There is a real sense that charity campaigning is under threat now more than ever. This month I take part in two events that will consider this - firstly, a roundtable on charity campaigning at National Council for Voluntary Organisations (NCVO); and secondly, People Power 2013, our annual conference designed to help people - from the grassroots to charities - achieve their goals through campaigning.
In truth, grumbling about charity campaigning is not new. In 2003, NCVO's Stuart Etherington said:
"They claim one (wing) is made up of the fluffy, homely and traditional good causes that survive on charitable donations alone, while the other is made up of left-wing pressure groups staging protests and getting themselves arrested. The truth of course is that campaigning forms a crucial aspect of whole swathes of the voluntary sector."
Fast forward to 2013 and Stuart Etherington said:
"I am frankly at a loss to understand how, as a country, we've got to the point where children's charities are criticised for speaking up about child poverty." He rightly notes that "...it is one of charities' core roles to speak up on behalf of vulnerable people and that this right is enshrined in charity law."
These points are not dissimilar and go right to the heart of charity campaigning. Charities are set up because there is a need. And while fluffy bunnies and traditional forms of charity can be, and are, very helpful, they are also too often bandages rather than long-term cures. Like so many others, I got involved in charities and campaigning, yes to help people facing problems and hard times, but even more so to help find solutions to prevent more. In which case, you can't avoid getting involved in policy issues.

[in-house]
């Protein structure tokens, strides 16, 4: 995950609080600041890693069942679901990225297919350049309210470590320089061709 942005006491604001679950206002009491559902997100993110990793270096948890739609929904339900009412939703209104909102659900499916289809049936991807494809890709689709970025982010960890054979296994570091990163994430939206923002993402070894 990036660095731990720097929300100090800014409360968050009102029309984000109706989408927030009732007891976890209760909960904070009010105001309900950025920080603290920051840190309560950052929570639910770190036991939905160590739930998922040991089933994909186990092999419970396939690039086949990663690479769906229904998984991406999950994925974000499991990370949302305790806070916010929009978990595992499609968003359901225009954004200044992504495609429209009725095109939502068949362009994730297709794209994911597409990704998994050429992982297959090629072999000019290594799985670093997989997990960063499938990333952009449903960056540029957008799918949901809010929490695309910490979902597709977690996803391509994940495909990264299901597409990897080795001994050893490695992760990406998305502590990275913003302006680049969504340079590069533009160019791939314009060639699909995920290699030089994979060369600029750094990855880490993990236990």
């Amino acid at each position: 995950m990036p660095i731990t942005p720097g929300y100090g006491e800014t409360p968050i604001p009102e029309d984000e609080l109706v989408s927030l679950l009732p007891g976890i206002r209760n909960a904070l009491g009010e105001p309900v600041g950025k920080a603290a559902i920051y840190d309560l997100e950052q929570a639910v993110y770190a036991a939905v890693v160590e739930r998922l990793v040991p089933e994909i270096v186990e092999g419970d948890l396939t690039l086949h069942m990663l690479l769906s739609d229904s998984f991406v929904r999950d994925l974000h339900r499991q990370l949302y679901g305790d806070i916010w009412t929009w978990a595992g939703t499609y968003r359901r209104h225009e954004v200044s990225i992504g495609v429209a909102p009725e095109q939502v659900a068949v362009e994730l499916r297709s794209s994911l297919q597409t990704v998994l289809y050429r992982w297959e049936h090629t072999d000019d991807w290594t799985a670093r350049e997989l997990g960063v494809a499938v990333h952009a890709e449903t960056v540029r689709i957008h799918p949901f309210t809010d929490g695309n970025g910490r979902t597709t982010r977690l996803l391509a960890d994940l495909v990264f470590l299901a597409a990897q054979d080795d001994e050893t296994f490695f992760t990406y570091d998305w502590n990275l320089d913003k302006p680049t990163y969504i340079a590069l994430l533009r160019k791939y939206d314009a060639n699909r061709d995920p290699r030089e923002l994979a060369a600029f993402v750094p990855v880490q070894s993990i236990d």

I was involved for many years in the service delivery side of charities, where we amassed a body of evidence to influence government, funders and other charities to run services better to achieve more sustainable results, and which would even save money in the long-term. What's not to like about that? If charities provided services for vulnerable people but never spoke out with and on behalf of vulnerable people, they can find themselves silent partners to Government or other decision makers. And this kind of silence makes you complicit not only in policy failures - but more specifically, in the devastation some of these failures will wreak on individuals and communities.
Charities do not use their voice as a stick to beat Governments with, they use it to support marginalised and vulnerable people to gain - or sustain - equality and justice. That does not make us 'political' with a big P, but as part of our charitable work, it is right and proper for us to talk about policies.
But let's be clear. It is imperative that charities do not become political bodies. Charities are trusted by the public because we put the individuals, groups and communities we support at the centre of our work, rather than act as unaccountable political lobbyists.
Where organisations use charitable status as a cover for primarily political objectives, it is vital that this is dealt with firmly by the Charity Commission.
The most important thing about charity campaigning is that we do it wherever we feel that it will help tackle root causes. To put it another way, charities must be allowed to be more than just be a sticking plaster. That is good for Government, it is good for trying to redress inequality and injustice across society, and it's good for the diverse individuals, groups and communities the charity sector is committed to.
For information about People Power, 24th April 2013, please see: http://www.peoplepower2013.org.uk/Suggest a correction